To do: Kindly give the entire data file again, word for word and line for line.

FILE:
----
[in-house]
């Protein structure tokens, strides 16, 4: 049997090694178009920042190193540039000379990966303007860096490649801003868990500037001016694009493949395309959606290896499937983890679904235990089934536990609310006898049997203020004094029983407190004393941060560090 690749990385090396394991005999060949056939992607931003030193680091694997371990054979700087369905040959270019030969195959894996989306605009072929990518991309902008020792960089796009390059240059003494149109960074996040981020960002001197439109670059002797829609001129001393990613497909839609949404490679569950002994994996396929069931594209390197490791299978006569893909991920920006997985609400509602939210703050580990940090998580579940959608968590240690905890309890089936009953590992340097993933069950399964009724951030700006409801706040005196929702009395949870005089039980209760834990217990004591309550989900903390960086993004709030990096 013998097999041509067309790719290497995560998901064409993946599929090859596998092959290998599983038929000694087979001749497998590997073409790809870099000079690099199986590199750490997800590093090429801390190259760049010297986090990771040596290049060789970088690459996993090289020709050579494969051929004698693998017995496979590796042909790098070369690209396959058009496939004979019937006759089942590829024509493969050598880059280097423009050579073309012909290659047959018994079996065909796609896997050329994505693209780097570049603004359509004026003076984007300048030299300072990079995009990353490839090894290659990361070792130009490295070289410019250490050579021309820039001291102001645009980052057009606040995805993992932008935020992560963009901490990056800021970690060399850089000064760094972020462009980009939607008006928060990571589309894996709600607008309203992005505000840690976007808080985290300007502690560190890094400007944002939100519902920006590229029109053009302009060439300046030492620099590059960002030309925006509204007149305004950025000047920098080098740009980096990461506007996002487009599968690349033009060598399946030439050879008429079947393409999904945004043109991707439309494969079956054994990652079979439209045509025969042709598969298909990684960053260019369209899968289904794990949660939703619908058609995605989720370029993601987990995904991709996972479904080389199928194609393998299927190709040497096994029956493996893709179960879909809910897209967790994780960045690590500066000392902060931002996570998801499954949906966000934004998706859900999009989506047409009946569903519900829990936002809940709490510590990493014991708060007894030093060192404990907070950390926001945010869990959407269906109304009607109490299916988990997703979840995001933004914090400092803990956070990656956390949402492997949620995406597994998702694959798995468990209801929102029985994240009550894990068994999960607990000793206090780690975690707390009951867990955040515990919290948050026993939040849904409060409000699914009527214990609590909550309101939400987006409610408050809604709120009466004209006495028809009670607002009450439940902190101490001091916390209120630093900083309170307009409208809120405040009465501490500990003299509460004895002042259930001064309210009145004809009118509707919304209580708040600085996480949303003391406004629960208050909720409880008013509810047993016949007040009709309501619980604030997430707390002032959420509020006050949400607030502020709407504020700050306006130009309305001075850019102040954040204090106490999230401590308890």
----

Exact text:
[in-house]
């Protein structure tokens, strides 16, 4: 049997090694178009920042190193540039000379990966303007860096490649801003868990500037001016694009493949395309959606290896499937983890679904235990089934536990609310006898049997203020004094029983407190004393941060560090 690749990385090396394991005999060949056939992607931003030193680091694997371990054979700087369905040959270019030969195959894996989306605009072929990518991309902008020792960089796009390059240059003494149109960074996040981020960002001197439109670059002797829609001129001393990613497909839609949404490679569950002994994996396929069931594209390197490791299978006569893909991920920006997985609400509602939210703050580990940090998580579940959608968590240690905890309890089936009953590992340097993933069950399964009724951030700006409801706040005196929702009395949870005089039980209760834990217990004591309550989900903390960086993004709030990096 013998097999041509067309790719290497995560998901064409993946599929090859596998092959290998599983038929000694087979001749497998590997073409790809870099000079690099199986590199750490997800590093090429801390190259760049010297986090990771040596290049060789970088690459996993090289020709050579494969051929004698693998017995496979590796042909790098070369690209396959058009496939004979019937006759089942590829024509493969050598880059280097423009050579073309012909290659047959018994079996065909796609896997050329994505693209780097570049603004359509004026003076984007300048030299300072990079995009990353490839090894290659990361070792130009490295070289410019250490050579021309820039001291102001645009980052057009606040995805993992932008935020992560963009901490990056800021970690060399850089000064760094972020462009980009939607008006928060990571589309894996709600607008309203992005505000840690976007808080985290300007502690560190890094400007944002939100519902920006590229029109053009302009060439300046030492620099590059960002030309925006509204007149305004950025000047920098080098740009980096990461506007996002487009599968690349033009060598399946030439050879008429079947393409999904945004043109991707439309494969079956054994990652079979439209045509025969042709598969298909990684960053260019369209899968289904794990949660939703619908058609995605989720370029993601987990995904991709996972479904080389199928194609393998299927190709040497096994029956493996893709179960879909809910897209967790994780960045690590500066000392902060931002996570998801499954949906966000934004998706859900999009989506047409009946569903519900829990936002809940709490510590990493014991708060007894030093060192404990907070950390926001945010869990959407269906109304009607109490299916988990997703979840995001933004914090400092803990956070990656956390949402492997949620995406597994998702694959798995468990209801929102029985994240009550894990068994999960607990000793206090780690975690707390009951867990955040515990919290948050026993939040849904409060409000699914009527214990609590909550309101939400987006409610408050809604709120009466004209006495028809009670607002009450439940902190101490001091916390209120630093900083309170307009409208809120405040009465501490500990003299509460004895002042259930001064309210009145004809009118509707919304209580708040600085996480949303003391406004629960208050909720409880008013509810047993016949007040009709309501619980604030997430707390002032959420509020006050949400607030502020709407504020700050306006130009309305001075850019102040954040204090106490999230401590308890």